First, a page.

What to know about Emerald Ash Borer:
- It attacks only ash trees (Fraxinus spp.).
- Adult Beetles are metallic green and about 1/2-inch long.
- Adults leave a D-shaped exit hole in the bark when they emerge in Spring.
- Woodpeckers like EAB larvae; heavy woodpecker damage on ash trees may be a sign of infestation.
- Firewood cannot be moved in many areas of Michigan, Illinois, Indiana, Maryland, Minnesota, Missouri, New York, Ohio, Ontario, Pennsylvania, Tennessee, Virginia, West Virginia, and Wisconsin because of the EAB quarantine.
- It probably came from Asia in wood packing material.
Info provided by www.emeraldashborer.info
What NOT to burn in your fireplace/wood stove:
Many of these will produce hazardous fumes indoors, as well as chimney emissions that would be an environmental concern. Some also pose additional risks to your stove metals or can create a hazardous build-up of creosote in your chimney. Additional information is also noted.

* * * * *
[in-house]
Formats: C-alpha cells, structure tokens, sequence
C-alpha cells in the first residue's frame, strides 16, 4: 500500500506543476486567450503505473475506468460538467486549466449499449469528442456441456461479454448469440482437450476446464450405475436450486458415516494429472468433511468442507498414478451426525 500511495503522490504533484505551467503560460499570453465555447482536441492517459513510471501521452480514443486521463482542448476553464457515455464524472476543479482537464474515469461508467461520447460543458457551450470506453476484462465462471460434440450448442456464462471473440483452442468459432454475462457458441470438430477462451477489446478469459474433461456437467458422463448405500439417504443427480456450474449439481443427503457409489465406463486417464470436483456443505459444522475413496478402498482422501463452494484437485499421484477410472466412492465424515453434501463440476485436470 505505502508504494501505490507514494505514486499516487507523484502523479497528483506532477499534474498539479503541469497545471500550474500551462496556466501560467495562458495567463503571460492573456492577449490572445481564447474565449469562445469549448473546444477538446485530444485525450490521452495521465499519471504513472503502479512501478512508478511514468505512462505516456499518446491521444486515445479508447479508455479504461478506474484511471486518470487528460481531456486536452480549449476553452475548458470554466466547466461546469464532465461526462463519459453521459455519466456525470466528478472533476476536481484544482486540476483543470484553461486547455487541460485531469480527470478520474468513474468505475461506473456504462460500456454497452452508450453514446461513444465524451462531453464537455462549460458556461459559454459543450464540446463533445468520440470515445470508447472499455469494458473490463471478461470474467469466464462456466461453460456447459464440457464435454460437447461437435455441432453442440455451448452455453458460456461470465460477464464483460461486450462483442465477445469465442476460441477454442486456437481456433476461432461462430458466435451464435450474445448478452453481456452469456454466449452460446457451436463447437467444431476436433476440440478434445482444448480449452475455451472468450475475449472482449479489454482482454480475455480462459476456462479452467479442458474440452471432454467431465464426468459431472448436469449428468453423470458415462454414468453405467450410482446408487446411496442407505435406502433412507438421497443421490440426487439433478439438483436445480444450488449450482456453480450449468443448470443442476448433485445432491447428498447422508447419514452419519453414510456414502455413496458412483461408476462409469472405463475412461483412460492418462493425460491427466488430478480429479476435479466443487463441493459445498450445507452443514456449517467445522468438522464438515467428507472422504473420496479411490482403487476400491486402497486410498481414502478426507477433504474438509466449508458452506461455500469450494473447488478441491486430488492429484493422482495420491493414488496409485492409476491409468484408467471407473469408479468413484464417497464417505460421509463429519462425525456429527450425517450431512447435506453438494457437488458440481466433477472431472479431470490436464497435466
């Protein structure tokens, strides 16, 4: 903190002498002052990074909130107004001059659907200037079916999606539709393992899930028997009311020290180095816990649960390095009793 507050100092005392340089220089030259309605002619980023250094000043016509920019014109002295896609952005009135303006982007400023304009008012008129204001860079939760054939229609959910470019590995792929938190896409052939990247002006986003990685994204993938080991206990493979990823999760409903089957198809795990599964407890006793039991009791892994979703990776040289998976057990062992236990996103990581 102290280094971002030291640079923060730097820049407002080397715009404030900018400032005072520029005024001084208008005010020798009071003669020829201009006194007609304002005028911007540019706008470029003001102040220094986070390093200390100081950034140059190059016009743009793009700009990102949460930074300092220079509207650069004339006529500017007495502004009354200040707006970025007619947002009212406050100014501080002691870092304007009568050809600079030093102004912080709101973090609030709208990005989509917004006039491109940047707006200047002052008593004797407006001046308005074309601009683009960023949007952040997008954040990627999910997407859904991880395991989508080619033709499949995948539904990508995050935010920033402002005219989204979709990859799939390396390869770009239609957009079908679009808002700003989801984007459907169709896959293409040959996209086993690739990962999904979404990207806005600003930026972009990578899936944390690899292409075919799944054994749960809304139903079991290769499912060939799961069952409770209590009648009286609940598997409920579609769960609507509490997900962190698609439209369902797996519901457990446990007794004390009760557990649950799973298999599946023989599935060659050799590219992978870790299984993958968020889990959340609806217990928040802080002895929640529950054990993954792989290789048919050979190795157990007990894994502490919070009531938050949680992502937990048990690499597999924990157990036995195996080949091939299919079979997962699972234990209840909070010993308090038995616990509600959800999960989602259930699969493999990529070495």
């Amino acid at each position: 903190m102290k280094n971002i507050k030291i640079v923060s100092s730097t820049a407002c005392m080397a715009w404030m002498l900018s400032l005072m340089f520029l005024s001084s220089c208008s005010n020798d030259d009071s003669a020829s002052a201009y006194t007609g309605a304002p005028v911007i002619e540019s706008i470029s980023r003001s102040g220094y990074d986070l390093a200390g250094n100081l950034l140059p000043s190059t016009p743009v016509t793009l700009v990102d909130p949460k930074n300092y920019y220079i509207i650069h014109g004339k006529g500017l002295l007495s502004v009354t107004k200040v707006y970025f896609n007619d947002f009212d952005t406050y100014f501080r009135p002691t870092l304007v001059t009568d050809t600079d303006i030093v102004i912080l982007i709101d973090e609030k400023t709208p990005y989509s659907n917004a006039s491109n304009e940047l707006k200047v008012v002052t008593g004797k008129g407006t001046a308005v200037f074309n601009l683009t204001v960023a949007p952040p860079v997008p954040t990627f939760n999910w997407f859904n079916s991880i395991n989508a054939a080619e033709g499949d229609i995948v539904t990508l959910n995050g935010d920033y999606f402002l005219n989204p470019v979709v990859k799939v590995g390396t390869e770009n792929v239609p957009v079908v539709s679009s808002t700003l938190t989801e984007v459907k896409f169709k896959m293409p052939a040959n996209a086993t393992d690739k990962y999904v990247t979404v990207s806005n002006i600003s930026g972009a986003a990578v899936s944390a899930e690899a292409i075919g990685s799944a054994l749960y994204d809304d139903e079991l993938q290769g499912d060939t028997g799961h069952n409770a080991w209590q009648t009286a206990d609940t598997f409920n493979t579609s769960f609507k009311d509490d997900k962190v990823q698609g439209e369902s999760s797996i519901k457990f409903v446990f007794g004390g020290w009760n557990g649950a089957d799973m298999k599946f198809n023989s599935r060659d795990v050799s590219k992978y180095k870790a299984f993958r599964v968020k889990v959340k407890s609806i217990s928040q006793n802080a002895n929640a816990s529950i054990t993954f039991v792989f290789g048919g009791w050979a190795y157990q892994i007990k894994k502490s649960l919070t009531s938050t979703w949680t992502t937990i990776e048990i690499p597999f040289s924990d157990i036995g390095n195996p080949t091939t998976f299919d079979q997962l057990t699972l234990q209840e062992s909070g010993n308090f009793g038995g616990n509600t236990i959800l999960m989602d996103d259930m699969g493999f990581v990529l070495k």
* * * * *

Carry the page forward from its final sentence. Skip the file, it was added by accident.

- Painted or varnished wood, trim or other wood by-products
- Pressure-treated lumber - due to the treatment compounds
- Driftwood - salt water driftwood contains some amount of salt which is corrosive. When heated, corrosion is accelerated and toxic fumes are produced. Fresh water driftwood may contain silt and gravel.
- All engineered sheet goods because of the glue compounds used in the layering process, including but not limited to:
- Particle board
- Press board
- Orientated Strand Board (OSB)
- Medium Density Fibreboard (MDF)
- Green wood - wood that is not dry will not produce any heat, you'll be just trying to dry it in your stove. It will produce a lot of smoke and creosote.
Salvaged firewood or other scraps can save you a lot of money when it comes to heating your home with wood. But there are certain wood products and other items that you should avoid for health and safety reasons.